Attention to detail at this stage was invaluable in ensuring the smooth running of the benchmarking sessions.

It was feared initially that mistyping by the users might be a serious problem. Important commands were clearly marked and remedial action indicated in the scripts. The editing stages were designed to be as insensitive to typing errors as possible but clearly mistyping a string in a context search can have unfortunate effects. Users were told to use common sense as far as possible but the general guideline that if you reach the end of an edit file for the third time, give up, was laid down. In practice little trouble was experienced with typing errors. Typists are remarkably accurate when faced with the prospect of having to run the benchmark again if they make a serious error! The input to interactive programs and text entry within edits was always arbitrary.

The one detail over which the benchmark designer has no control is the operating system's command language. The benchmark certainly indicated vast differences in the conciseness of command languages.

3.1 Stage Details

It is to be much regretted that detailed characteristics of user behaviour on minicomputer systems is not available in the literature. Details of user behaviour have been reported by Leeds University for the KDF9 system [1], the University of Edinburgh EMAS system [2] and the Control Systems Centre at UMIST for a DEC KA 10 system [3]. Extrapolating from these figures a workload (and scripts) that would run on a machine of 2 × 105 ips power was derived. It is to be hoped that future work will provide more information on user behaviour in a minicomputer graphics program development area.

EDITA can be performed using either a line editor or a context editor. The file to be edited is FORTRAN text and is approximately 200 lines in length. Strings to be typed were made as simple as possible to minimise errors, since, especially in context searches, these may have undesirable consequences. In particular, differences in typing speed over users of differing keyboard experience were reduced through the use of number sequences.

EDITB includes a global edit and can only be performed by a context editor. The file to be edited is approximately 600 lines in length and is of similar construction to that used in EDITA. As in EDITA the script was optimised towards simple constant speed typing.

Both editing stages require that the file be edited to a new file of different name, that is deleted at the end of the stage. This makes it easy for users to repeat script stages.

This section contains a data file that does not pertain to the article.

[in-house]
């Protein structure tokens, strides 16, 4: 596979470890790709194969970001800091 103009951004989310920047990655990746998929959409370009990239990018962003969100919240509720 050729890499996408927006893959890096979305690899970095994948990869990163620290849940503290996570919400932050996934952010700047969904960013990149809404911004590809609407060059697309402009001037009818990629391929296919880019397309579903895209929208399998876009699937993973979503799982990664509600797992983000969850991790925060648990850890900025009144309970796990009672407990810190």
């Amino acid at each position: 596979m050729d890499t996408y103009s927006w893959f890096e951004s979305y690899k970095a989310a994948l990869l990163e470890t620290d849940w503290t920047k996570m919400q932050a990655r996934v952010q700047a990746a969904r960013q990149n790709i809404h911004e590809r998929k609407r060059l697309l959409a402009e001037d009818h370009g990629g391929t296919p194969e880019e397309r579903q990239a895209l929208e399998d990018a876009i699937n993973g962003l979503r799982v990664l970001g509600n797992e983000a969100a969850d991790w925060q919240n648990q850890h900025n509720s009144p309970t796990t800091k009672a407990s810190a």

A FORTRAN program of approximately 900 lines was used in the compilation phase. The text contained a number of deliberate errors (four were discovered by most compilers), in retrospect this was probably a mistake (see 8 (2) and 8 (3)).

The program was to be compiled with minimal listing, thus minimising delays due to typing messages on different speed terminals.

The three interactive programs to be run were different manifestations of an artificial program. The possibility of using real programs in the benchmark was investigated, but was finally rejected. It was felt that the difficulties of implementing real programs on small computers would be substantial especially as the majority of programs are written in non-standard FORTRAN, with or without the programmer's realisation. The labour cost of converting such programs was judged prohibitive. The CPU time consumed by real programs between interactions is impossible to control. Careful control over this was required for this benchmark and was to prove essential.

The artificial program used was adopted from one designed by Dr C J Pavelin for use in another benchmark. The program generates processor activity, input and output (directed at a terminal) and unformatted input and output to the filestore. The levels of each activity were controlled by parameters read from a data file.

The size of the program was governed by the sizes of three arrays.

The programs had the characteristics shown in Table 2.

Program CPU Load
(fraction of 1 MIPS machine)
(K bytes)
Disc I/O
RUNA 0.05 28 NONE
RUNB 0.03 36 NONE
RUNC 0.01 44 4000 words /
CPU sec
Table 2

The behaviour of the program is also affected by the time taken by the terminal to output messages. This time is a function of the terminal speed. It was decided to keep this time constant by varying the number of characters output according to the speed. This solution has the drawback that the buffer load placed on the operating system then becomes a function of the terminal speeds available. However, the converse would have the much more serious effect of rendering the elapsed times almost impossible to analyse. The quantitative effects of using terminal speeds different from those requested (1200 bps) are difficult to estimate.


If a comparison of different machines is to be made then it is obviously desirable that the benchmark should be run as specified by the script on the exact hardware and software configuration proposed in each manufacturer's reply to tender. The requirement for a mature files tore should also be included as this will affect files tore access time and it should be ensured that other normal system facilities eg the lineprinter spooler, which are not used in the benchmark are nevertheless present since these may contribute to the size of the operating system and therefore the amount of store remaining for user programs.